A BBC presenter who told TV viewers he carried out a mercy killing on a former lover was arrested today on suspicion of murder.
Ray Gosling, 70, was detained by police after he told viewers of BBC East Midlands' Inside Out programme that he smothered the unnamed partner as he lay in hospital suffering from Aids.
A police spokeswoman said: "Nottinghamshire Police has this morning arrested a 70-year-old Nottingham man on suspicion of murder following comments on the BBC's Inside Out programme on Monday evening."
During the programme, Gosling said he smothered his partner as he was "in terrible, terrible pain".
Strolling through a graveyard for a segment of the 30-minute show about death, he broke down as he recalled the day he took his lover's life.
Gosling told viewers: "Maybe this is the time to share a secret that I have kept for quite a long time.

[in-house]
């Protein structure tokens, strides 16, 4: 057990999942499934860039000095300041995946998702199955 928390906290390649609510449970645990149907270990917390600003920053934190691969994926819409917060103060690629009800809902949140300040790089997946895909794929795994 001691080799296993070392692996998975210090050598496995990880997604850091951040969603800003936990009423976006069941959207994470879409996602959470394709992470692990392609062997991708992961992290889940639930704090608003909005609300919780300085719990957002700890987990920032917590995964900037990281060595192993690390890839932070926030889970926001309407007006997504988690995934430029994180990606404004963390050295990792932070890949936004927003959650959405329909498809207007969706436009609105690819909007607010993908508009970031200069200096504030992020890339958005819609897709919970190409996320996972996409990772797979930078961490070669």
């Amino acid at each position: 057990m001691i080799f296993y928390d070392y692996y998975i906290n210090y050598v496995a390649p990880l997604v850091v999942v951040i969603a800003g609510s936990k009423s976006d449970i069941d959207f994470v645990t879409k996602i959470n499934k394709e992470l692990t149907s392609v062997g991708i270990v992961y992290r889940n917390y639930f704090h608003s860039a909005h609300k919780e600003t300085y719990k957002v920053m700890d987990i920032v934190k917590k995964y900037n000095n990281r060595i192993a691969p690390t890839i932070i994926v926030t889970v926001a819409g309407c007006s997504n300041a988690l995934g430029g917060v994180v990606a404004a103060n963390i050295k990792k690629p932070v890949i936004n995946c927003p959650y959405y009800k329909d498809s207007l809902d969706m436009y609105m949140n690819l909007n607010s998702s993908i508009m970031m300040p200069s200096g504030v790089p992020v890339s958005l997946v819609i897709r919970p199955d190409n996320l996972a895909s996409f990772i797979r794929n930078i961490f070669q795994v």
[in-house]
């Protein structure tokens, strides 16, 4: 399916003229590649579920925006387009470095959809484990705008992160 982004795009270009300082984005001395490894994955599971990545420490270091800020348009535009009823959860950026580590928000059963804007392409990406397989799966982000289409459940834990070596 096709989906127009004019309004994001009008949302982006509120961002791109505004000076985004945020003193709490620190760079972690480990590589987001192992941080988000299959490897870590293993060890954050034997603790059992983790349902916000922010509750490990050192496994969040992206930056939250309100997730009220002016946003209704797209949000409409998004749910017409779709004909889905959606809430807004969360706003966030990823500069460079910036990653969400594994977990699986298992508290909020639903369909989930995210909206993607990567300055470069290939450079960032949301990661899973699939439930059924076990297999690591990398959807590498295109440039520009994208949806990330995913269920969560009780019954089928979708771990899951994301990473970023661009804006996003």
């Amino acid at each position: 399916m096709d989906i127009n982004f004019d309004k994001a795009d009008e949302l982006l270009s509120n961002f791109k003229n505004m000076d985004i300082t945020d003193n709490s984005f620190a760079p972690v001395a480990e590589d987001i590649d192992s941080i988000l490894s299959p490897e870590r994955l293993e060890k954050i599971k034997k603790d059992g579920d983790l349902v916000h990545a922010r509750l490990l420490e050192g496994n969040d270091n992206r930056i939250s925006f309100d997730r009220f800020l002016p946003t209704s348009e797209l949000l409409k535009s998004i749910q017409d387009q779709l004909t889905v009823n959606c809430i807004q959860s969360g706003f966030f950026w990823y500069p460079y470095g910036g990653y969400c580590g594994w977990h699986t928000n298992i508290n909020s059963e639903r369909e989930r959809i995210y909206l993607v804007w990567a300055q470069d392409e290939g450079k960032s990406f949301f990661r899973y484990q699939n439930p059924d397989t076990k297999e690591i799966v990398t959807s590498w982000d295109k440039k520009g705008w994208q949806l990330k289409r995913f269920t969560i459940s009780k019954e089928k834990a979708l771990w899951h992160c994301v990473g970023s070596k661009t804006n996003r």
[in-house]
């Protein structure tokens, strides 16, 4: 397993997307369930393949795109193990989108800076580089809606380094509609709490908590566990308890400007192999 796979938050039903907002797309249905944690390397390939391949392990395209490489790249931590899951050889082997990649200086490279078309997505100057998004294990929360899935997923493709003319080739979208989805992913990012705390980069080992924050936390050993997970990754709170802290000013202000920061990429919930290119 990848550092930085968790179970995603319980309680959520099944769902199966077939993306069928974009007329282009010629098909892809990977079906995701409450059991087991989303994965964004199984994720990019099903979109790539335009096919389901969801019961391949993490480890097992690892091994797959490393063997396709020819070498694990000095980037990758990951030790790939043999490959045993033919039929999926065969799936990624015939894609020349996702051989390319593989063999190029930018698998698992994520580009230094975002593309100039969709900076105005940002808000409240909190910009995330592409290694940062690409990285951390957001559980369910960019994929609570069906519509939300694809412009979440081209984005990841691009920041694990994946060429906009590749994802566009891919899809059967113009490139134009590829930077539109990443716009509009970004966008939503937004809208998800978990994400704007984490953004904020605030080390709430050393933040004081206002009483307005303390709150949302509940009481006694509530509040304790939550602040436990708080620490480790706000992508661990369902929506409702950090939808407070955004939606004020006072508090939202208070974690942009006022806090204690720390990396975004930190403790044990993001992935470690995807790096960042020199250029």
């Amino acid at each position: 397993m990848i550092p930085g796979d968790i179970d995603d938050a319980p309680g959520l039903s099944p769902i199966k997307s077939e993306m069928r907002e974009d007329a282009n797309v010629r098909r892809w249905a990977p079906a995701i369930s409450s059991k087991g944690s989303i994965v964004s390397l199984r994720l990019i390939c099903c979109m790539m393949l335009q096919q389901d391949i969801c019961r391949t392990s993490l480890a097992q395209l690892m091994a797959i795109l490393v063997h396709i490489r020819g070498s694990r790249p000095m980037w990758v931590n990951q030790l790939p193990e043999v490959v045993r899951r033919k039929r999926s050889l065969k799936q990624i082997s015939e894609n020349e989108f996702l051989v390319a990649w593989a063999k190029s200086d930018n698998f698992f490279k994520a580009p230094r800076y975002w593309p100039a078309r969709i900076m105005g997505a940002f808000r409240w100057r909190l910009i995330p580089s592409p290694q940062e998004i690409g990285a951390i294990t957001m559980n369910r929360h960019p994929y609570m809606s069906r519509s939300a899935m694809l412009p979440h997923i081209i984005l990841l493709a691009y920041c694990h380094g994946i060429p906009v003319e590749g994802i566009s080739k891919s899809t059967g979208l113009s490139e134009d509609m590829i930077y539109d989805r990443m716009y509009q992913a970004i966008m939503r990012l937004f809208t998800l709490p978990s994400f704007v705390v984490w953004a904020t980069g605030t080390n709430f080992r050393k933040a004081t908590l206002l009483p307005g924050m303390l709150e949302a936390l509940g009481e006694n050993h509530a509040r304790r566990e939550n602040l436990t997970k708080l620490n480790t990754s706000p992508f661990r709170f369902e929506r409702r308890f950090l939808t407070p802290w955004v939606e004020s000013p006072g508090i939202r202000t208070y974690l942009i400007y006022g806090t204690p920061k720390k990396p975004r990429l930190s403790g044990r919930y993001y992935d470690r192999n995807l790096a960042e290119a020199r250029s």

"I killed someone once. He was a young chap, he'd been my lover and he got Aids.
"In a hospital one hot afternoon, the doctor said 'There's nothing we can do', and he was in terrible, terrible pain.
"I said to the doctor 'Leave me just for a bit' and he went away. I picked up the pillow and smothered him until he was dead.
"The doctor came back and I said 'He's gone'. Nothing more was ever said."
Gosling, a freelance presenter of hundreds of radio and TV documentaries, said he had no regrets about his actions, adding: "When you love someone, it is difficult to see them suffer.
"We'd got an agreement, if it got worse, the pain, and nobody could do anything.
"He was in terrible pain, I was there and I saw it. It breaks you into pieces."
Yesterday, Mr Gosling said he would not reveal any details to police.
He said he was not "making a cause" of assisted dying but said there was a case for changing the law.
Speaking on the BBC Radio 4 Today programme, he said: "Sometimes doctors do it on their own. Sometimes people do it on their own.
"And if it happens to a lover or friend of yours, a husband, a wife, and I hope it doesn't, but when it does sometimes you have to do brave things and you have to say - to use Nottingham language - bugger the law."